Brewing Collectively

The West Side Brewers Collective is a network of local breweries that have banded together to prove that, yes, good beer can be made west of 494.

It goes without saying that the competition is stiff in the local beer scene. Lake-area residents—and our city-dwelling neighbors, too—can choose from an ever-expanding list of quality breweries and taprooms when they’d like a fresh, local pint.

A group of local breweries have joined forces to create the West Side Brewers Collective, with representatives from Birch’s on the Lake in Wayzata, ENKI Brewing in Victoria, Excelsior Brewing, Lupine in Delano, Waconia Brewing, Schram Winery and Brewing, also in Waconia, and Wayzata Brew Works. They meet on a regular basis to share business resources over a pint, collaborate on beer series, and support one another. But more than simply urging one another on in a tough industry, their goal is to attract new visitors to the west metro through promotions and symbiotic relationships with one another, as well as advance the brewing craft.

Their shared purpose is to “get people out of the downtown bubble, to realize that there’s a lot of good brewing happening west of 494,” says John Hayes, co-owner and brewer at ENKI Brewing. “It’s not a competition. We’re in this together, creating flavor and choice for people. If anything, we’re standing up against the big, established breweries.”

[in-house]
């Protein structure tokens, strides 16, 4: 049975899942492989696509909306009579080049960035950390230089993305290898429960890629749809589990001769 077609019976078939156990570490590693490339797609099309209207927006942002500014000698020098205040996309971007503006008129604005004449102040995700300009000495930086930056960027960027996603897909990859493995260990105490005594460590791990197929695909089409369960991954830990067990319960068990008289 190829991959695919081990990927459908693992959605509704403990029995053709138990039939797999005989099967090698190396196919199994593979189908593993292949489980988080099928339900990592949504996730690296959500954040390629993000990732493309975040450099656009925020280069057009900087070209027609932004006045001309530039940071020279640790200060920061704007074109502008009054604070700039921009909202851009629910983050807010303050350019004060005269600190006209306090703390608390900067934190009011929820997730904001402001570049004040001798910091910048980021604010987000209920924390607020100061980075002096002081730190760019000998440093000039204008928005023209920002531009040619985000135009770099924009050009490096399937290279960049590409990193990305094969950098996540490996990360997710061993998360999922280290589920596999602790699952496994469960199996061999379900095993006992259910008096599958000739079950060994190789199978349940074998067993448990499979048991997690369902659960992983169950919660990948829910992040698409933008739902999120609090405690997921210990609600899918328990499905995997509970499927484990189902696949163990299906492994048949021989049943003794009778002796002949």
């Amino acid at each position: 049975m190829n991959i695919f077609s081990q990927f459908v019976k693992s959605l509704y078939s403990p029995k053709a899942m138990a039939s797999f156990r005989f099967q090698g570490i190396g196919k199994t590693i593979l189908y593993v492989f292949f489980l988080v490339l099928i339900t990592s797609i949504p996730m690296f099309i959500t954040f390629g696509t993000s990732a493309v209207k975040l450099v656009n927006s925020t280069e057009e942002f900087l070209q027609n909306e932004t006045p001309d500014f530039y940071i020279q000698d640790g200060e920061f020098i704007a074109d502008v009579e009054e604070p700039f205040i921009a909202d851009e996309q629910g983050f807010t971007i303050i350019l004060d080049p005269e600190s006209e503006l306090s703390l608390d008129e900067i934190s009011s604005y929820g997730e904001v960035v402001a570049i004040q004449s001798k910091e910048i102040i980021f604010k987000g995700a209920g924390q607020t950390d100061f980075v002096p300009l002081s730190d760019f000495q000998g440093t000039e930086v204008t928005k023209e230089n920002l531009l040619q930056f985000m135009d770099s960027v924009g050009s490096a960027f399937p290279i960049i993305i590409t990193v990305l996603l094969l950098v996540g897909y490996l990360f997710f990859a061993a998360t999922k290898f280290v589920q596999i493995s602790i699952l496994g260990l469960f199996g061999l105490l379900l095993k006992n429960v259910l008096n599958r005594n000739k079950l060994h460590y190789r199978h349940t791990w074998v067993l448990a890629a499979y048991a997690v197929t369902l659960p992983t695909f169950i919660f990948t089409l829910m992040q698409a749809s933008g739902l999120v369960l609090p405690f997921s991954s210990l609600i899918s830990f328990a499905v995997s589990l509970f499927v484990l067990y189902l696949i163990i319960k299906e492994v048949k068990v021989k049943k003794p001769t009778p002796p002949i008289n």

Last winter, the group collaborated on a barleywine, taking the same recipe and brewing it at each brewery as a group, using their own slightly different approaches, layouts and gear. It allowed them—and the taste-testers who came out in droves—to see how equipment, procedures and water flavor could affect a brew. It was an American-style beer, dry-hopped with American Chinook and Cascade varieties, with a higher alcohol content and stronger flavor than most beers the general public is familiar with. To entice repeat customers, collective members issued guests “passports” to collect stamps at the different breweries and score special-edition pint glasses along the way.

The project was indicative of the spirit of the group, and their shared interest in supporting one another, leveraging their individual strengths for the good of the group, and elevating the collective so it can better compete in a wider market.

“There is so much to be shared: new breweries that are opening, legislative issues coming up, business tactics, insurance, how to handle payroll and sales tax and donation requests,” says Hayes. “But we are all so busy. We’d never see each other outside of this collective. This is what got us together and got us talking.”

Lakeside Brews

Of the breweries in the collective, four are near Lake Minnetonka (Score!). Here’s a run-down on the brewers next door:

Birch’s on the Lake

Birch’s opened in 2015, and it’s the only supperclub-brewery in the country. Pair house-specialty ribs, fried chicken, classic bolognese or brisket with a house-made brew in a spot that’s family-friendly.

“You can get a great meal, with great service, a great view over the lake—as well as a great beer,” says owner and brewer Brennan Greene. He’s always got at least one sour on tap, with wheat IPA, chipotle stout, and a cider debuting this fall. Score a $3 pint during happy hour, Sunday through Friday, 2-6 p.m.

Excelsior Brewing